> You could also do something like an infinite range that simply returns the same value forever no matter how often front gets popped, and then you could use chain to combine your range and that range into a single range that would iterate through your range and then give the same element forever.
>
> Regardless, you'll have to be careful of any solution that involves creating an infinite range, since while some algorithms will be fine with it, others will either not compile or result in an infinite loop (e.g. don't use foreach on it).
>

True, having to deal with infinite ranges will add to number of cases I'd have to worry about. Would prefer not to of course.

I'm going to explore the Nullable approach you mentioned a bit me thinks !

Also, I found this now: https://forum.dlang.org/post/fshlmahxfaeqtwjbjouz@forum.dlang.org . Seems to be what I'm looking for!

> Regardless, if you want to return an element when there isn't one, you're going to have to come up with a value for that. It's not something that's really going to work well generically.

The generic constructs would occur ideally before accessing front. If not then yes, you're correct. Passing a "safeFront", or any other non-range value further down the pipeline would need a an undo function the other end of the pipeline.





December 30
On Saturday, 30 December 2017 at 19:00:07 UTC, aliak wrote:
> On Friday, 29 December 2017 at 20:47:44 UTC, Dukc wrote:
>> [...]
>
> Hmm, interesting. Not sure that's what I'm looking for but I like it anyway :)
>
> I'm more looking to deal with situations like this:
>
> Instead of this:
>   auto result = range.op!f;
>   if (!result.empty) {
>     result.front.method();
>   }
>
> This:
>   range.op!f.ifFront.method();
>
>
> In the above scenario I only want method to be called if the pipeline resulted in any element left in the range.
>
>> [...]
>
> True you don't want to call front on empty, but sometimes I only care to call a method on front if it's there. Where the situation necessitates the existence of front, and not having a front is indeed a bug, then you want the program to terminate, yes. But not otherwise.

it would be actually great in such scenarios if d had a language construct for existantial checks. you'd just be able to do range.front?.method(). but no, it is not 2017. d does not need it.
December 30
On Saturday, December 30, 2017 19:11:20 aliak via Digitalmars-d-learn wrote:
> On Friday, 29 December 2017 at 20:33:22 UTC, Jonathan M Davis
>
> wrote:
> > Well, I don't know what you're really doing in code here, but in general, you'd write your code in a way that it checks empty and simply doesn't try to do anything with front if the range is empty.
>
> Yes, ideally, if programmers were perfect, this would work. The same applies to always checking null before dereferencing a pointer. You can of course try and make sure you always do check first. Or you can provide a safe way to do it in cases where you only want to dereference a pointer if the pointer is not null. Granted in some situations you want to crash as well because it would indeed be a bug if a pointer was null (or a range was empty).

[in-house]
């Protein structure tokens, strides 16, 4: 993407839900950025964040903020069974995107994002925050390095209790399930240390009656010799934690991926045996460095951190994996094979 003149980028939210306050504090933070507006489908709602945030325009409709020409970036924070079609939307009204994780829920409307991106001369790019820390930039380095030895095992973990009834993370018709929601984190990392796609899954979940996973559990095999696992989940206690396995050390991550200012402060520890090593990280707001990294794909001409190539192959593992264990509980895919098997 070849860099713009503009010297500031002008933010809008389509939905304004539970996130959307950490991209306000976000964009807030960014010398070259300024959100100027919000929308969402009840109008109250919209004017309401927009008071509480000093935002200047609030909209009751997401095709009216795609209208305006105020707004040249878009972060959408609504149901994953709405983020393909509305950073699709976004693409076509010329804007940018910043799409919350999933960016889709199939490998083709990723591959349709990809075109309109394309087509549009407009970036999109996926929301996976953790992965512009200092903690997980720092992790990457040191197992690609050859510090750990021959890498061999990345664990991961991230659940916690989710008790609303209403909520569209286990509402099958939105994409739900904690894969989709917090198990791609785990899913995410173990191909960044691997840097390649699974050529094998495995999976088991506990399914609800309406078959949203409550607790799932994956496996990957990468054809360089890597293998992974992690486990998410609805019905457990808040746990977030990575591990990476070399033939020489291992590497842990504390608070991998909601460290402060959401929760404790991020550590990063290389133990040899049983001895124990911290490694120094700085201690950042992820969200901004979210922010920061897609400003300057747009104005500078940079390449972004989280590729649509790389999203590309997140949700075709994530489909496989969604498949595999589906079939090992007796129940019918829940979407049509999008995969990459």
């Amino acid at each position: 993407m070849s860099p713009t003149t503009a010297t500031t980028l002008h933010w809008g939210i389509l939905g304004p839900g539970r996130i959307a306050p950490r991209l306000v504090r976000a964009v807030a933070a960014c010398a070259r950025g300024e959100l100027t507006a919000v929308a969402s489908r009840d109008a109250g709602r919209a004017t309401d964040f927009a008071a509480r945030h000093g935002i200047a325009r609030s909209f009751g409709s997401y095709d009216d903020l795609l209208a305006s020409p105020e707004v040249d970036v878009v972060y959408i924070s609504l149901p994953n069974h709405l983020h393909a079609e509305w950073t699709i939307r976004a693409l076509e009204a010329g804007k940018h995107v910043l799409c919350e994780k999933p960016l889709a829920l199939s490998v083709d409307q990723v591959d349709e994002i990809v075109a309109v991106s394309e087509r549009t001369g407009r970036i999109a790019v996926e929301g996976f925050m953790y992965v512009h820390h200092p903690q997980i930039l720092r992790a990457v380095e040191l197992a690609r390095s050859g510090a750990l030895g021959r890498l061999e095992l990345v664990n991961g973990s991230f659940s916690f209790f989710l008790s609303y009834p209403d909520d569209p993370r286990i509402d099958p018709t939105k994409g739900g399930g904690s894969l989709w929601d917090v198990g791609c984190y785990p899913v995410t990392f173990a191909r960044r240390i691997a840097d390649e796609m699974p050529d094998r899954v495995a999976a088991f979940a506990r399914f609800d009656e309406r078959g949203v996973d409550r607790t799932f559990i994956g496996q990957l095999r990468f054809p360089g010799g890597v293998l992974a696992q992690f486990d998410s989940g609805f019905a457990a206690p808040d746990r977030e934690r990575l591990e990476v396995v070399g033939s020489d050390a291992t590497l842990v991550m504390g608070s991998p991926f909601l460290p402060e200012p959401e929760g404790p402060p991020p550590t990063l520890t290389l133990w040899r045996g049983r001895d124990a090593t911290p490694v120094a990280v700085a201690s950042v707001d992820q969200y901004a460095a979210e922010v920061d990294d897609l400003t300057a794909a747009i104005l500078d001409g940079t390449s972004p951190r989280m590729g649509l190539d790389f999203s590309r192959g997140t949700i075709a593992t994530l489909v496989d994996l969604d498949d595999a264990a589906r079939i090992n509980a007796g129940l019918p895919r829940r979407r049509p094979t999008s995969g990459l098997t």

>
> Btw, it seems that phobos, or at lest some of it, has an assert(!empty, "Attempting to fetch the front of an empty filter."). I guess probably it's not everywhere so hence the weird behavior you say happens sometimes :(  ... ah well.

Some ranges do use assertions to check stuff like that, but there is zero guarantee that a range is going to do that, and the checks won't be there with -release. So, you might sometimes catch mistakes that way, but you can't rely on it any more than you can rely on any stray programming bug being caught. At some point, you simply have to do your best to not write bugs and write thorough enough unit tests to be reasonably sure that you've caught whatever you missed. There's nothing special about ranges in that regard.

- Jonathan M Davis

December 30
On Saturday, 30 December 2017 at 19:00:07 UTC, aliak wrote:
> Instead of this:
>   auto result = range.op!f;
>   if (!result.empty) {
>     result.front.method();
>   }
>
> This:
>   range.op!f.ifFront.method();

Ah, so you don't have a problem with checking emptiness but you want to do it inside the expression, without having to type the range twice? I personally find it useful to define an "use" template for cases like this:

import std.typecons : Nullable;

auto ref use(alias how, T)(T what){return how(what);}

void main()
{
    import std.algorithm, std.range, std.stdio;
    auto arr = [2, 3, 4];
    foreach(unused; 0 .. 5)
    {   arr
            .map!(x => (x + 2) * x)
            .use!(x => x.empty? 0: x.front)
            .writeln;
        if (arr.empty){} else arr.popFront;
    }
    readln(); //program termination delayed until pressing enter
}

/+
8
15
24
0
0
+/

Of course, if you want you can also define a more specialized template which does not require typing the lambda function.